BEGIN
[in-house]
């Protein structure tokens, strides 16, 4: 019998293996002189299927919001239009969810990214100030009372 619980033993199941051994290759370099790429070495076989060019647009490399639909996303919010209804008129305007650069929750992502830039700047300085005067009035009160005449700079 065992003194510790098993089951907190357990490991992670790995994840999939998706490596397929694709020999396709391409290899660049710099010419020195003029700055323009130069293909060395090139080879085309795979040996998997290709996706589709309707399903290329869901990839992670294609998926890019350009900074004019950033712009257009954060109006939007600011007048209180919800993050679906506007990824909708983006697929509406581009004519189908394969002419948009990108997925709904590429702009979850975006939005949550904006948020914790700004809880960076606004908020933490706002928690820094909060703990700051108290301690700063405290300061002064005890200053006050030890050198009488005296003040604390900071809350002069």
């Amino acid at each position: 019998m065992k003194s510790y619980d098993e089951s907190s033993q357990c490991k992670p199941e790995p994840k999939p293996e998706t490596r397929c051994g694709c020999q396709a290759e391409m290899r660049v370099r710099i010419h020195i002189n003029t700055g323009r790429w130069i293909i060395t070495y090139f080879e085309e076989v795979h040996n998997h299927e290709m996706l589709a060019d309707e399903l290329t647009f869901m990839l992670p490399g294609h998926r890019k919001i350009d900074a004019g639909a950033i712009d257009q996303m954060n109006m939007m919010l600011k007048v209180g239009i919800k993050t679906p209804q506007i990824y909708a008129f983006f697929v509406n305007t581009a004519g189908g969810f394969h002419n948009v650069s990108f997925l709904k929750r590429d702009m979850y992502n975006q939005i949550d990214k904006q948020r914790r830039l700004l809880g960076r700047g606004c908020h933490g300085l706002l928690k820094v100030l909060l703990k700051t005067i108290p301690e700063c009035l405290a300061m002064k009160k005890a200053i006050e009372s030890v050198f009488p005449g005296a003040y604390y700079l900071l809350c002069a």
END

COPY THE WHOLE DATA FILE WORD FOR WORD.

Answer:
[in-house]
């Protein structure tokens, strides 16, 4: 019998293996002189299927919001239009969810990214100030009372 619980033993199941051994290759370099790429070495076989060019647009490399639909996303919010209804008129305007650069929750992502830039700047300085005067009035009160005449700079 065992003194510790098993089951907190357990490991992670790995994840999939998706490596397929694709020999396709391409290899660049710099010419020195003029700055323009130069293909060395090139080879085309795979040996998997290709996706589709309707399903290329869901990839992670294609998926890019350009900074004019950033712009257009954060109006939007600011007048209180919800993050679906506007990824909708983006697929509406581009004519189908394969002419948009990108997925709904590429702009979850975006939005949550904006948020914790700004809880960076606004908020933490706002928690820094909060703990700051108290301690700063405290300061002064005890200053006050030890050198009488005296003040604390900071809350002069």
């Amino acid at each position: 019998m065992k003194s510790y619980d098993e089951s907190s033993q357990c490991k992670p199941e790995p994840k999939p293996e998706t490596r397929c051994g694709c020999q396709a290759e391409m290899r660049v370099r710099i010419h020195i002189n003029t700055g323009r790429w130069i293909i060395t070495y090139f080879e085309e076989v795979h040996n998997h299927e290709m996706l589709a060019d309707e399903l290329t647009f869901m990839l992670p490399g294609h998926r890019k919001i350009d900074a004019g639909a950033i712009d257009q996303m954060n109006m939007m919010l600011k007048v209180g239009i919800k993050t679906p209804q506007i990824y909708a008129f983006f697929v509406n305007t581009a004519g189908g969810f394969h002419n948009v650069s990108f997925l709904k929750r590429d702009m979850y992502n975006q939005i949550d990214k904006q948020r914790r830039l700004l809880g960076r700047g606004c908020h933490g300085l706002l928690k820094v100030l909060l703990k700051t005067i108290p301690e700063c009035l405290a300061m002064k009160k005890a200053i006050e009372s030890v050198f009488p005449g005296a003040y604390y700079l900071l809350c002069a």